Can Google location data predict GDP

23 August 2020

The corona crisis has boosted interest in so-called nowcasting. As society changes in unforeseen ways, economists don’t want to wait for the publication of official statistics and look for data sources that provide earlier clues about the state of the economy. A new example of such data is the location data provided in Google’s mobility reports. This data reflects activity levels at locations like shops, supermarkets and workplaces.

In an article in Dutch newspaper NRC, ING Bank senior economist Bert Colijn said country-level mobility data shows a ‘very strong correlation’ with GDP (even though Google indicates the method to produce the data varies across countries). ING used this data to calculate a ‘lockdown index’. Despite the term, they suggest this index reflects domestic demand rather than strictness of the lockdown.

The article in NRC contains a scatter plot that shows the correlation between mobility data and GDP change. The chart above is a recreation of that chart. I flipped the axes and added data for a few countries that were not in the original chart (shown in orange). The chart shows that in countries like Great-Britain and Spain, activity levels were about 35-40% lower than normal and GDP decreased by between 20-25%, whereas in South Korea, activity was about 5% lower than normal and GDP decreased by about 5%.

The correlation for the countries in the original chart is .95. After adding the ‘orange’ countries, this decreases to .83, which is still a pretty strong correlation. (In case you suspect the original chart involved cherry-picking of countries that best fit the model, I should mention that some of the added country data wasn’t available yet when the original chart was published.)

So would it be possible to predict changes in GDP using location data? The dashed line in the chart above is a prediction based on the original (blue) countries. It predicts values for some of the added countries (Japan and Slovakia) pretty well, but others less so. However, the more relevant question is whether mobility data can predict future changes in GDP. That’s a difficult question to answer: as the impact of corona on the economy changes, the link between location data and GDP might change as well. So the prudent position would be that location data can be used as an indicator of possible changes in the economy.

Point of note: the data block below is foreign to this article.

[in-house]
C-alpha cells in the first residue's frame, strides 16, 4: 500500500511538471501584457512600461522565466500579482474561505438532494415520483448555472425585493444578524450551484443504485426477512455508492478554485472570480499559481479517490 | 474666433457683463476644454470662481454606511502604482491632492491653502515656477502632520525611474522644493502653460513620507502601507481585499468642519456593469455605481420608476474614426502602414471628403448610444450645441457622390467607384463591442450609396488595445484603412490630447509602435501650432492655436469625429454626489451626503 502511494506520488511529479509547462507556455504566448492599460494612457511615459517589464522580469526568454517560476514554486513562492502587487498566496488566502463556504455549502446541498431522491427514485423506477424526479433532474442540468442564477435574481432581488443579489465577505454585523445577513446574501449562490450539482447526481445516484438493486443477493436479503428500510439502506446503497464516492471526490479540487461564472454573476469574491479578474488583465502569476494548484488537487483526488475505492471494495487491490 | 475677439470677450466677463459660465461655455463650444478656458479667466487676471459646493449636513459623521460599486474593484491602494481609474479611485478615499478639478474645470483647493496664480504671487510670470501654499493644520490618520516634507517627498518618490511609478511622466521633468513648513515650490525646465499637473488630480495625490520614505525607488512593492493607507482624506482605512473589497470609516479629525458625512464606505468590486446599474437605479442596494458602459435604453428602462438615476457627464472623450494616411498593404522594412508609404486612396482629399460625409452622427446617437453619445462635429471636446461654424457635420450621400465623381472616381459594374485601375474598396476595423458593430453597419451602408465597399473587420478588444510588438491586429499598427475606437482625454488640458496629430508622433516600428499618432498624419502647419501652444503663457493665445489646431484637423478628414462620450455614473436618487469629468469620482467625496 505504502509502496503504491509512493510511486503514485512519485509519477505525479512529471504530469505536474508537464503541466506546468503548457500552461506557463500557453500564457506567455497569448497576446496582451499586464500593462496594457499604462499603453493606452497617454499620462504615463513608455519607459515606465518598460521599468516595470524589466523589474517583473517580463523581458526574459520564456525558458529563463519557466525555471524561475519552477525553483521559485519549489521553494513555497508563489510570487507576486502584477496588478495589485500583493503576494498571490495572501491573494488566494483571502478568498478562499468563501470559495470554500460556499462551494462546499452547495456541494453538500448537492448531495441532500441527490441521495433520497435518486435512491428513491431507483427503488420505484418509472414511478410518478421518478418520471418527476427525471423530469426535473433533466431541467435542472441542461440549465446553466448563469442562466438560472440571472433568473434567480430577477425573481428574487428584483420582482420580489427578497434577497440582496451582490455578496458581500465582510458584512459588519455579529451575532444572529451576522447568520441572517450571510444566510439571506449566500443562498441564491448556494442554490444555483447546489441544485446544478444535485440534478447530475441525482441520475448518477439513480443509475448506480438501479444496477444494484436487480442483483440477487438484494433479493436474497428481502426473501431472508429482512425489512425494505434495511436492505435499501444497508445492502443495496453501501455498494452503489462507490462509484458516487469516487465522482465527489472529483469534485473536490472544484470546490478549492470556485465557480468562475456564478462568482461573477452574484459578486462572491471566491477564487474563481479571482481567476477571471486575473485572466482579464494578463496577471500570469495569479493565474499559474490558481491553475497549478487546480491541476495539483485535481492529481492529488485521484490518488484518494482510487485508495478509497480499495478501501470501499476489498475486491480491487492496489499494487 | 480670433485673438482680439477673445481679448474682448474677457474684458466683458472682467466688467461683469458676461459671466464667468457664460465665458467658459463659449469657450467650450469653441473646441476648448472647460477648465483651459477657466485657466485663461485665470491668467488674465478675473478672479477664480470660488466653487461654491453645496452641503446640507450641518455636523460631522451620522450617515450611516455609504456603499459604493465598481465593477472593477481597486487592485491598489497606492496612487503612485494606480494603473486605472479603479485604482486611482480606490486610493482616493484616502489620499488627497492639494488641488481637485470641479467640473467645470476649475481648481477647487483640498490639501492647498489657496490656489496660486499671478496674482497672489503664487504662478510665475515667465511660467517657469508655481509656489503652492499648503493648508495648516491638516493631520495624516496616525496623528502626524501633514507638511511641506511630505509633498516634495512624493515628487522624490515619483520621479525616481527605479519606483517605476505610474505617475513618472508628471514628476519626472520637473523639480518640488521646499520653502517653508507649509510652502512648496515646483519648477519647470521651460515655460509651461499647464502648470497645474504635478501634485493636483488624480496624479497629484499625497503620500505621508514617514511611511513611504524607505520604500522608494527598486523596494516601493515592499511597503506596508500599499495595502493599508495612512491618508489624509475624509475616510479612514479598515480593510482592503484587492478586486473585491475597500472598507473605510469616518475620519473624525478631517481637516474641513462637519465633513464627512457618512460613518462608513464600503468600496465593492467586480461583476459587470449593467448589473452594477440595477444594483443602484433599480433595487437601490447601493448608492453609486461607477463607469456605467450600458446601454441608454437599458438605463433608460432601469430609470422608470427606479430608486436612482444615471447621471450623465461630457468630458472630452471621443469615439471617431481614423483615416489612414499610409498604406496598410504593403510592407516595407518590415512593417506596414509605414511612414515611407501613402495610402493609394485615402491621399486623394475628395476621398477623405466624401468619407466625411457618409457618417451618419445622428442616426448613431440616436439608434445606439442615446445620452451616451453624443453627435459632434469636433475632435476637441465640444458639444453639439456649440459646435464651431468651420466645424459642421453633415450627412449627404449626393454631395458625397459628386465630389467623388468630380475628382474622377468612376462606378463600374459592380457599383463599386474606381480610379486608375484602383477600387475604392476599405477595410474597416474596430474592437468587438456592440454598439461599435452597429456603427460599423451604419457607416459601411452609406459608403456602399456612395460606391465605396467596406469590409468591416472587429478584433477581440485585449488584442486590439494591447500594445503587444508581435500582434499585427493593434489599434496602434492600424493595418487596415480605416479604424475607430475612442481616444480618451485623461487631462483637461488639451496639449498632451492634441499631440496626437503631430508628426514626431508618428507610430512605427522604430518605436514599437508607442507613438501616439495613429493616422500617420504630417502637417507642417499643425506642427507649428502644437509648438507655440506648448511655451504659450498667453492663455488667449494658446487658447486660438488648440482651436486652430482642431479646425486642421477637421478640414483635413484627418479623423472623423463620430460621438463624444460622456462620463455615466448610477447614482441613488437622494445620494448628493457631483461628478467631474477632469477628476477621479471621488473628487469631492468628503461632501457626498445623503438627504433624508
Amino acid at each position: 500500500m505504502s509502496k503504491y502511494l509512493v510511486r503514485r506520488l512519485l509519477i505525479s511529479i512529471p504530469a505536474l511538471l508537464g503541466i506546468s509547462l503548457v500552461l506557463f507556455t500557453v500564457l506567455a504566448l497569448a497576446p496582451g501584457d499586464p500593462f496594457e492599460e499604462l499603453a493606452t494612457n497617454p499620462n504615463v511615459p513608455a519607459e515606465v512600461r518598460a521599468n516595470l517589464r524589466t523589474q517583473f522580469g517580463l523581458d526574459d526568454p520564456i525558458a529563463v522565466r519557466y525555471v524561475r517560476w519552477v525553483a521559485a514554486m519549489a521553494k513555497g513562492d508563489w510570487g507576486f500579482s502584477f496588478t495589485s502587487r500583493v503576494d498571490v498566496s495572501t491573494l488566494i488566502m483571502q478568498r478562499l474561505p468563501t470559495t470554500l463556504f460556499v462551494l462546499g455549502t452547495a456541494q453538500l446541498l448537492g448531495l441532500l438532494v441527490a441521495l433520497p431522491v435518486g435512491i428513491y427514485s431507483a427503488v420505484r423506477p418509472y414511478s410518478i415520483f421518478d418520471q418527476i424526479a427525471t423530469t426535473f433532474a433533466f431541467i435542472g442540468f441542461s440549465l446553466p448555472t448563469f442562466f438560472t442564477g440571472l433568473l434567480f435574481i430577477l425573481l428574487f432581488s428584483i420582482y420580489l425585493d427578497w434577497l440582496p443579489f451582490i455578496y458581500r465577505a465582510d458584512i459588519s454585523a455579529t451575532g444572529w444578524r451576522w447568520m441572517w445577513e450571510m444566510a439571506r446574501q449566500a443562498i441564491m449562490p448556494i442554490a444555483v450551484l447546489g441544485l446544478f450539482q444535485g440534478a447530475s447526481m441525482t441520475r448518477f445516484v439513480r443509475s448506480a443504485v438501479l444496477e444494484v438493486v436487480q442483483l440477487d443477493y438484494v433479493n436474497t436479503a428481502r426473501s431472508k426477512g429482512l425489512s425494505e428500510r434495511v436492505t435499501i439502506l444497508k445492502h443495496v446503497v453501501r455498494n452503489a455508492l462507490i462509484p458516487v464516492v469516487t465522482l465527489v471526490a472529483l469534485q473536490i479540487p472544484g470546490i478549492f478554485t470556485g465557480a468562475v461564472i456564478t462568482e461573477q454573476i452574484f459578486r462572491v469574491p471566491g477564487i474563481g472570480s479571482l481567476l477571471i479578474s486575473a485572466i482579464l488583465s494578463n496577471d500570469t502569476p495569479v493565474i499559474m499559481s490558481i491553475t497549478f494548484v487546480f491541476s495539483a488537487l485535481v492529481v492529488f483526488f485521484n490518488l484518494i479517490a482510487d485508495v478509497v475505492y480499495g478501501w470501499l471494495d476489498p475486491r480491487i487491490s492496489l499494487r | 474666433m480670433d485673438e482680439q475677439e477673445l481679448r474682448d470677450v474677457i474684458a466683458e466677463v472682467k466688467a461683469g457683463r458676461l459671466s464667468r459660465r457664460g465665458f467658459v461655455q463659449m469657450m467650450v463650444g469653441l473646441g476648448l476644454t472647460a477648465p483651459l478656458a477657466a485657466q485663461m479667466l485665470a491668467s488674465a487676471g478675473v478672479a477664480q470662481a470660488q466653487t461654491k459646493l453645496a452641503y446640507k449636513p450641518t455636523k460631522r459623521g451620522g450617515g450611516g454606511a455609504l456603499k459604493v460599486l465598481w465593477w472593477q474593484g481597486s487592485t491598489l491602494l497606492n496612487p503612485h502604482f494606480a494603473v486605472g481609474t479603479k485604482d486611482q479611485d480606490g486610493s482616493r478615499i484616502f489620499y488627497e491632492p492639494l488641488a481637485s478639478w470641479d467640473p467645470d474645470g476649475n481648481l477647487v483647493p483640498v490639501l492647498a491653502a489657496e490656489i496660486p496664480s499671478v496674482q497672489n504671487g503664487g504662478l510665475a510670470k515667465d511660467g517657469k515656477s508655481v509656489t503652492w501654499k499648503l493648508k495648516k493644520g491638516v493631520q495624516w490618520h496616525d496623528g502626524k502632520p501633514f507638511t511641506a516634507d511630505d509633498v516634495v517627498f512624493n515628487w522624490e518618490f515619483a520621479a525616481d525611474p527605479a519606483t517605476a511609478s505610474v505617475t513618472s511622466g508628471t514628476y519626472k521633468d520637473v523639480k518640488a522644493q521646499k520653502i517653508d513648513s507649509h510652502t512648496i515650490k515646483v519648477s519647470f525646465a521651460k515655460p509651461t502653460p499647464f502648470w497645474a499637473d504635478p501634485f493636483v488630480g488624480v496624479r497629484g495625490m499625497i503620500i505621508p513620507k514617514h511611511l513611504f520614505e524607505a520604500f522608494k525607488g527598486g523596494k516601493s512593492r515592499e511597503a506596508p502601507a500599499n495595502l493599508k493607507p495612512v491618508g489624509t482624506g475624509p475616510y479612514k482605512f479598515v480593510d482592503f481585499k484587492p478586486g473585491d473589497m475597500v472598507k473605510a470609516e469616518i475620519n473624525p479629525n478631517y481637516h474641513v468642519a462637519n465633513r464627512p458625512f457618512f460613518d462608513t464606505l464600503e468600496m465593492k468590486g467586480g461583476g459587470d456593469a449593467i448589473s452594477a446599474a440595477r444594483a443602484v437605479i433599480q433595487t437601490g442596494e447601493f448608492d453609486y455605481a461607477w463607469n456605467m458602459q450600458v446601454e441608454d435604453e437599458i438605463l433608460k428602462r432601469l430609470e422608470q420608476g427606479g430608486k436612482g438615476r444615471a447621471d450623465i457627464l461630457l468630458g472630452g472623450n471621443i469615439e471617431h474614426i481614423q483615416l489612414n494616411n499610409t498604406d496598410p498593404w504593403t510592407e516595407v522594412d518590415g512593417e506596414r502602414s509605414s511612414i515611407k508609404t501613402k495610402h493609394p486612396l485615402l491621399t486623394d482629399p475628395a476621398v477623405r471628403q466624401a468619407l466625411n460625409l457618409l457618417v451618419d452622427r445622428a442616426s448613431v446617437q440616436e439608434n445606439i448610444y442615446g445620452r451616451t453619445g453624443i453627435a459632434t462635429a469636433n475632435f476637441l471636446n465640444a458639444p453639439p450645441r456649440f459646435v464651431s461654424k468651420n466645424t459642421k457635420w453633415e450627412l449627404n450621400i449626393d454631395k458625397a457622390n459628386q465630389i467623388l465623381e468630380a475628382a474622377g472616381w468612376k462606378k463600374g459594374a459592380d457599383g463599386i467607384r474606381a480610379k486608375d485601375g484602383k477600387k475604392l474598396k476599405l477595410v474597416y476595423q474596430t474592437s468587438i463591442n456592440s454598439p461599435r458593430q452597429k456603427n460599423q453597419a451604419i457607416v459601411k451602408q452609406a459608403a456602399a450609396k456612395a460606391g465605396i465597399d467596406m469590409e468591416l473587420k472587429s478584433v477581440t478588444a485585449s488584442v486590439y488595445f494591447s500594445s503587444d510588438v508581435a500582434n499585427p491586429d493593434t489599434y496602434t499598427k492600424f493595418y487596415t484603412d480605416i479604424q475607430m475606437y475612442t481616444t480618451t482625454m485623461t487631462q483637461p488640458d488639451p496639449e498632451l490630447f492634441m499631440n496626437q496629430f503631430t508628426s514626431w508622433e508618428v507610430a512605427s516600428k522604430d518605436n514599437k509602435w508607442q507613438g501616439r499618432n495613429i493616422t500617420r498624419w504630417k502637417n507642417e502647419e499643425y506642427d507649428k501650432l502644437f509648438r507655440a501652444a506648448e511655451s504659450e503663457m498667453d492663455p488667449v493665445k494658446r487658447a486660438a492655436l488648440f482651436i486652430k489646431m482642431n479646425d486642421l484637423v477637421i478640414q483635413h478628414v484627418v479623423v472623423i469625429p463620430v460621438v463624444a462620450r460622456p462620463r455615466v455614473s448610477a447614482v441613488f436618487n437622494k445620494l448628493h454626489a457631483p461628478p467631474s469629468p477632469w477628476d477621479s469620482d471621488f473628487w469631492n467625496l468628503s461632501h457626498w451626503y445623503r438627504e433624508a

Google location data is available here. ING used data for the first half of 2020 and calculated a ‘lockdown index’ based on data it deemed most relevant, i.e. data for ‘shops, supermarkets and offices’. I thought it might take some tedious reverse-engineering to reconstruct exactly how they calculated this index, but it appears they simply took the average values of all data for the variables ‘retail and recreation’, ‘grocery and pharmacy’ and ‘workplaces’ (Google also provides data for ‘parks’, ‘transit stations’ and ‘residential’), for all available dates before 1 July 2020.

ING compares the location data to GDP data for H1 2020. They appear to have used OECD data, and added their own estimates for a few countries for which Q2 data wasn’t available yet at the time (e.g., the Netherlands). Using more recent OECD data, I added some countries not included in the NRC chart.

23 August 2020 | Categories: data